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CLASS 46


Now in its twelfth year, Class 46 is dedicated to European trade mark law and practice. This weblog is written by a team of enthusiasts who want to spread the word and share their thoughts with others.

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TUESDAY, 14 DECEMBER 2010
Golden Elephant : passing-off affirmed

In case T-303/08, the General Court upheld the declaration for invalidity brought according to Article 52 (1) (c) read in conjunction with Article 8 (4) CTMR and the Board’s decision which found that the rules of passing-off prevented the following trademarks from coexisting in the UK, both used for rice:

 Earlier UK right          Invalid CTM     

It confirmed that the Board correctly applied the national law, in that the three conditions of passing-off were satisfied and with regards to both the invalidity applicant’s and CTM owner’s claims, specified its application in relation with CTM law.

As regards goodwill, while it results from national case-law that it must be established from the date the defendant commenced offering its goods or services, according to Article 8 (4), it is from the date of the application of the CTM. In that regard, the Board rightly found that the standard used to prove distinctiveness for registration of a mark is much higher than the one required to prove goodwill so the applicant did not need to provide a survey market concerning the level of knowledge of the earlier mark by the public. Then, although the market share was low, all the evidence combined proved sufficient goodwill above the de minimis threshold (which had been raised too high by the Cancellation division finding absence of goodwill).

Furthermore, the CTM was considered to be a misrepresentation of the earlier mark: the goods in question are identical, the signs both consist in essence of the “golden elephant” (“brand” being non distinctive) below a writing in Chinese and the representation of an elephant head, which considerable differences would be nonetheless be considered ornamental, and rather a variation of the earlier mark. The applicant needed not provide proof of specific instances of confusion as it may be useful but is rarely decisive. As regards the CTM owner’s argument that the Board did not take into account the peaceful co-existence of the brands on the market since 2003, it was rejected as it had been submitted for the first time before the GC.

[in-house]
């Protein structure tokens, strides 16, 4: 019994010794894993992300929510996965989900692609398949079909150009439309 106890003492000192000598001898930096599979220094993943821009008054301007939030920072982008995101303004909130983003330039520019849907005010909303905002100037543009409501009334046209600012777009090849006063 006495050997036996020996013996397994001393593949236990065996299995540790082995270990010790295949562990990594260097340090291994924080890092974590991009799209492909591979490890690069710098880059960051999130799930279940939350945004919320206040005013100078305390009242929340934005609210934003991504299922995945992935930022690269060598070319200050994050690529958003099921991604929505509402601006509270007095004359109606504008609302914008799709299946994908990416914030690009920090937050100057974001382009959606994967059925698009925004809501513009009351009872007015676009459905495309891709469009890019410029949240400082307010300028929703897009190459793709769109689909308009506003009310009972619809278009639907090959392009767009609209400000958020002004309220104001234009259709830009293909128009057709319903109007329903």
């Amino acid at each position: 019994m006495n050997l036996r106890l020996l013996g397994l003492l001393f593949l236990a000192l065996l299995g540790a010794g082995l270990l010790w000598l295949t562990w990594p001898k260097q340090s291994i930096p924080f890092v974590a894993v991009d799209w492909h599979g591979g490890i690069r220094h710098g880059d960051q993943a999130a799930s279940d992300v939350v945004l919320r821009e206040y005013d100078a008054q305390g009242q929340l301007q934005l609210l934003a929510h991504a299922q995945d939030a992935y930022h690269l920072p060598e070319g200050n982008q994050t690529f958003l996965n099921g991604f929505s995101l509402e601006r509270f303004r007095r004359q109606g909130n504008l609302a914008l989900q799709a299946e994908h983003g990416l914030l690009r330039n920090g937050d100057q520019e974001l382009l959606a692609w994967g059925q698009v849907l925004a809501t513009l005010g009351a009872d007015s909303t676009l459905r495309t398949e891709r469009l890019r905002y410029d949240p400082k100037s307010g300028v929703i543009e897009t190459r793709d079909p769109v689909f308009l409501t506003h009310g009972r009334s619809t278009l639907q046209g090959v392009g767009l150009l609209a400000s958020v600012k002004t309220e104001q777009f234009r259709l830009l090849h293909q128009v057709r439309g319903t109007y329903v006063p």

Finally, no proof of actual damage is required, as in this case, it is sufficient that damage is likely, given the closeness of the parties’ business, the applicant would likely lose sales because its customers, who intend to buy its rice, would erroneously buy the CTM owner’s rice.

As regards the procedural pleas, the fact that a party became aware of its legal position in the course of a procedure (the invalidity applicant had seen a separate appeal rejected as inadmissible in a previous case –see order of 14 July 2008 T-300/08) cannot constitute a new matter or law of fact within the meaning of Article 48 (2) of the rules of procedure. Moreover, the Board did not infringe Article 73 (now Article 75) CTMR since the assessment of facts and act of decision-making does not violate the right of the parties to be heard and comment on all the facts and evidence.

Posted by: Laetitia Lagarde @ 08.58
Tags: Golden Elephant, Passing-off, General Court,
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MARQUES does not guarantee the accuracy of the information in this blog. The views are those of the individual contributors and do not necessarily reflect those of MARQUES. Seek professional advice before action on any information included here.


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